One of the interesting things about the Occupy Movement is to see how it grows in different directions. From one of the working groups in Zuccotti Park came Occupy the SEC. The idea of Occupy the SEC is to work at the policy and regulation level, not just in streets and parks.One of their first orders of business was to respond to Volker Rule which as Business Week explains “limits the bets financial firms can make with their own money”, you know, money insured by the FDIC. The Washington Post has a longish article on the success of the Occupy the SEC group and what it has done with the Volker Rule. When federal agencies, such as the SEC, propose regulations, they put these regulations out there for public comment. Usually public comment is done by lobbyists and corporations who have the money and manpower to sift through the rather long and cumbersome regulations. Occupy the SEC changed all that.
Just a few weeks earlier, Occupy the SEC had submitted its first official letter on Volcker to the SEC, holding marathon 12-hour meetings through the weekends to finish the response before the agency’s Feb. 13 deadline for comment. Now they’re trekking to Washington to present their 325-page treatise before federal regulators in official meetings with the FDIC, the Federal Reserve, the Office of the Comptroller of the Currency, and, yes, the SEC.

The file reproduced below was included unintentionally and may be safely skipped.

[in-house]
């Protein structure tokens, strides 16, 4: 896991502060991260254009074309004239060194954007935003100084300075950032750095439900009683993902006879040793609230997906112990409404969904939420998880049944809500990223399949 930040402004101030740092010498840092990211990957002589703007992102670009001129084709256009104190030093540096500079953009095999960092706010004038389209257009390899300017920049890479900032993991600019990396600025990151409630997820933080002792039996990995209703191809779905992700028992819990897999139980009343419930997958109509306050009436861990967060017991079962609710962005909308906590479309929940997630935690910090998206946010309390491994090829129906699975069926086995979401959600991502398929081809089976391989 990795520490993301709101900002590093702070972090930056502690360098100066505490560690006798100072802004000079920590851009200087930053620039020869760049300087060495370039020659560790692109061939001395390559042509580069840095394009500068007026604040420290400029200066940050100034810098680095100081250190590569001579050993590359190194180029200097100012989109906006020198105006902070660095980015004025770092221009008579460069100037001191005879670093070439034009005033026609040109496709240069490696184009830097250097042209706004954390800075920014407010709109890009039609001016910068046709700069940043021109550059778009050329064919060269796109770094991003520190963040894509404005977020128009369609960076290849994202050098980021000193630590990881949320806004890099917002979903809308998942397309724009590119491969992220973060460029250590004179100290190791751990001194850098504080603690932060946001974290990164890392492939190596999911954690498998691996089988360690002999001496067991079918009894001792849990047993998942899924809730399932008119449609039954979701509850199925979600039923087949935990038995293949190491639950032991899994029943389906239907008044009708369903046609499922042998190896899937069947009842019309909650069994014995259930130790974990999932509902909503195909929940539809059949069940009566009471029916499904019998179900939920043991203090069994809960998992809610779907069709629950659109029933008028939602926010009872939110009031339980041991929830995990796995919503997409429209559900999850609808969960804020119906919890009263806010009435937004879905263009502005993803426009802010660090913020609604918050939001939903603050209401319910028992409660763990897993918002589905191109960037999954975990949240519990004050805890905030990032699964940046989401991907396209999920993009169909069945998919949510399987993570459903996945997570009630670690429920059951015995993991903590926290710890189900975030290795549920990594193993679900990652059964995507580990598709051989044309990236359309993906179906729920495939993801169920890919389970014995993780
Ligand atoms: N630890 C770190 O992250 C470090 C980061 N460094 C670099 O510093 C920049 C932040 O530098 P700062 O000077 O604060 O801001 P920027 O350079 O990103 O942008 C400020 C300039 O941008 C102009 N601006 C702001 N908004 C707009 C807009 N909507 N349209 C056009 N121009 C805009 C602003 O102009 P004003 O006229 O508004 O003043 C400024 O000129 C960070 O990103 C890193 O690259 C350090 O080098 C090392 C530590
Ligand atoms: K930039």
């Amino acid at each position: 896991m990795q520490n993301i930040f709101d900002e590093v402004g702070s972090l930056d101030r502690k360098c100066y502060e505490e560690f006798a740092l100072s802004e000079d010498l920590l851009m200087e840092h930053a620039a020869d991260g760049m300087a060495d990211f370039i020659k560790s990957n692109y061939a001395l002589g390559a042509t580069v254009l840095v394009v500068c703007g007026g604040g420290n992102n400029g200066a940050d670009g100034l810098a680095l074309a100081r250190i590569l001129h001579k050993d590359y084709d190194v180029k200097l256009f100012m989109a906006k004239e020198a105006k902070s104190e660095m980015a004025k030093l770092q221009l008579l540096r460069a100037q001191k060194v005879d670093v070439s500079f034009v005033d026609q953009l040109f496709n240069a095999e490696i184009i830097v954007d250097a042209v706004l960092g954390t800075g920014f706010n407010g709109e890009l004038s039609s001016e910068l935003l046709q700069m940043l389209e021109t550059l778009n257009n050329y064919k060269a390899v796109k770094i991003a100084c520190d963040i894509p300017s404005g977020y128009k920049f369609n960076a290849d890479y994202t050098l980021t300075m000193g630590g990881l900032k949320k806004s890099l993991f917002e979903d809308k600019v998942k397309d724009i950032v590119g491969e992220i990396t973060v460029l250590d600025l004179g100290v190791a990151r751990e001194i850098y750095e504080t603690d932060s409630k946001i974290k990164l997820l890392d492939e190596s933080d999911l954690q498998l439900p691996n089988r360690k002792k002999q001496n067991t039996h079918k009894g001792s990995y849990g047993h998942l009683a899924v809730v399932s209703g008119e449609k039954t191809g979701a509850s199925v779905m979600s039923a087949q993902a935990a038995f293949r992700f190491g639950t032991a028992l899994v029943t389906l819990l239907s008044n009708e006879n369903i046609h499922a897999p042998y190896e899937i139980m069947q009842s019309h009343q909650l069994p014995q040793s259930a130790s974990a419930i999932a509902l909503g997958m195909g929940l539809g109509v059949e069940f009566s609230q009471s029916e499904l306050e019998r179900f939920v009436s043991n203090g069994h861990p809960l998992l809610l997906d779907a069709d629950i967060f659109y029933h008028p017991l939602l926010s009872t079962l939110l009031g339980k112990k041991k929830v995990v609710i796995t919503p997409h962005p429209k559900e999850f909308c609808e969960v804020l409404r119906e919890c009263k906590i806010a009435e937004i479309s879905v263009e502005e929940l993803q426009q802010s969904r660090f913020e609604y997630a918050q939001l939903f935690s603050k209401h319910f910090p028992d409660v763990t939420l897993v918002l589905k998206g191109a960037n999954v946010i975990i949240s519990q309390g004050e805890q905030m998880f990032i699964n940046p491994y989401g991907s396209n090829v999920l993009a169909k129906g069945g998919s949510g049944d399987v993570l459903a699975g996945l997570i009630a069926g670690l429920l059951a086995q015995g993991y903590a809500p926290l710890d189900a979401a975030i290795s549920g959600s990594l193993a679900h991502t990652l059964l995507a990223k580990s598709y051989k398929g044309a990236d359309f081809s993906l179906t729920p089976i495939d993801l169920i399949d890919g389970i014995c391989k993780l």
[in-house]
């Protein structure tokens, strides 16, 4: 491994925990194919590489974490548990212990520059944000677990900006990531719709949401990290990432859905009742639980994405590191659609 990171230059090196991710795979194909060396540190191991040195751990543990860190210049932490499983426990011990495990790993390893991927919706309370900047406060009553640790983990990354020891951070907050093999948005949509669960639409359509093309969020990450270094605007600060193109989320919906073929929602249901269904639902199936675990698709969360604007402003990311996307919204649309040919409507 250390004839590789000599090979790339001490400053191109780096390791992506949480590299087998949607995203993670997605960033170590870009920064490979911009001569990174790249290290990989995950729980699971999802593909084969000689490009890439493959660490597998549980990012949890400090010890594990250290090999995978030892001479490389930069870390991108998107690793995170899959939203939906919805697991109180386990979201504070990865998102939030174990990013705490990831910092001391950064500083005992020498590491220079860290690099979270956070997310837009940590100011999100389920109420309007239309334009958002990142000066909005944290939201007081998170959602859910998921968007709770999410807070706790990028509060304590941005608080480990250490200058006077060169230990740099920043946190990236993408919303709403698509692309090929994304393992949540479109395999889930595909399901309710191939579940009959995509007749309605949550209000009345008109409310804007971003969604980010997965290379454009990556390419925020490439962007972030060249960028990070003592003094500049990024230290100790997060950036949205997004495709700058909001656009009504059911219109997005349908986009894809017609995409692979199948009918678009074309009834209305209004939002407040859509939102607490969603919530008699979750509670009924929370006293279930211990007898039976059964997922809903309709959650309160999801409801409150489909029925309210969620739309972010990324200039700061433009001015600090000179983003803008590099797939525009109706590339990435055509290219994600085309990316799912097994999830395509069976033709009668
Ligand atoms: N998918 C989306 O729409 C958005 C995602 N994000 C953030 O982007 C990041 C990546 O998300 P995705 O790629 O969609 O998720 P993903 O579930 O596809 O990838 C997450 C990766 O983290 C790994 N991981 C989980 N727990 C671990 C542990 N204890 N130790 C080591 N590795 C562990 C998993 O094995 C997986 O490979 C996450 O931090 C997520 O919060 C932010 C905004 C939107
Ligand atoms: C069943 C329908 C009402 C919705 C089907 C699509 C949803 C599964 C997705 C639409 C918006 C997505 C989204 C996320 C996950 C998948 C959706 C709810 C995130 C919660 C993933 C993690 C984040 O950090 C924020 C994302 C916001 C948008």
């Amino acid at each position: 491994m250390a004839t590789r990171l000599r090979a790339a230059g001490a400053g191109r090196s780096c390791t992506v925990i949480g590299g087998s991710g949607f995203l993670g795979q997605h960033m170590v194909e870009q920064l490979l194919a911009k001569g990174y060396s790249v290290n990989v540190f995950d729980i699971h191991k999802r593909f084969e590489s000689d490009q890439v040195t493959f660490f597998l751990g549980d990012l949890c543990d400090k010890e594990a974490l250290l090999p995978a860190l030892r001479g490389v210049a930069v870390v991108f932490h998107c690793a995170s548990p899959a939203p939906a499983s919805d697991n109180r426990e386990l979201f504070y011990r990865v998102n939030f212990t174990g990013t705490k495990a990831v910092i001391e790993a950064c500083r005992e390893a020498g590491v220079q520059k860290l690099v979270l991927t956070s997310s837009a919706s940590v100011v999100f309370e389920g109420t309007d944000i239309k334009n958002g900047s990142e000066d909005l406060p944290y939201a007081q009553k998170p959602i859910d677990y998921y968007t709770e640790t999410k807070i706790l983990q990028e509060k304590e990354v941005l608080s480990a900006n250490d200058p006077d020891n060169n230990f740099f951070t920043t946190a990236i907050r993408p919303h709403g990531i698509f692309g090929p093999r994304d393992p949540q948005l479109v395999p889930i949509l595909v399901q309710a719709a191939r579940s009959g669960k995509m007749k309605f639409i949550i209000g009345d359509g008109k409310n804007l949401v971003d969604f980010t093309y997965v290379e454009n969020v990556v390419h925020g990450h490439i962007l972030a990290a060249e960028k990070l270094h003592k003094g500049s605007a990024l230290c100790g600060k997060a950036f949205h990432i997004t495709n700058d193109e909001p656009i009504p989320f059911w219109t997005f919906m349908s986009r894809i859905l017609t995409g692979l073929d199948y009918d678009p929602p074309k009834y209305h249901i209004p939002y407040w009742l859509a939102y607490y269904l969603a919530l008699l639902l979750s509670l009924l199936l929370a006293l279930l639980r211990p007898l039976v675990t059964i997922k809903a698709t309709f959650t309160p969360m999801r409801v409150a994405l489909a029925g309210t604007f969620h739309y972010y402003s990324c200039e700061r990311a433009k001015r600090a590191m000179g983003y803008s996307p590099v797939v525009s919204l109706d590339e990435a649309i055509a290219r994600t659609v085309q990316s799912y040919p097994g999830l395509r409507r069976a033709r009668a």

Last week, they met with 60-odd congressional staffers, including some Republicans, to give them a closed-door briefing on the regulation. And at the end April, the group is slated to sit down with Paul Volcker himself, the former Federal Reserve chair and namesake of the regulation.
The group has also worked on responses to scores of questions that the CFTC has raised about the Volcker Rule, which falls under the jurisdiction of multiple federal agencies — yet another source of regulatory headaches that the Occupy wonks are trying to sort out. Next up? Probably a comment letter on the Federal Reserve’s guidelines for determining which banks will be considered “systemically important” and thus subject to additional oversight.
Occupy the SEC is, in other words, working the system. And that can cause tension within a movement with members who would prefer to blow the system up.
More reading on Occupy the SEC can be found at: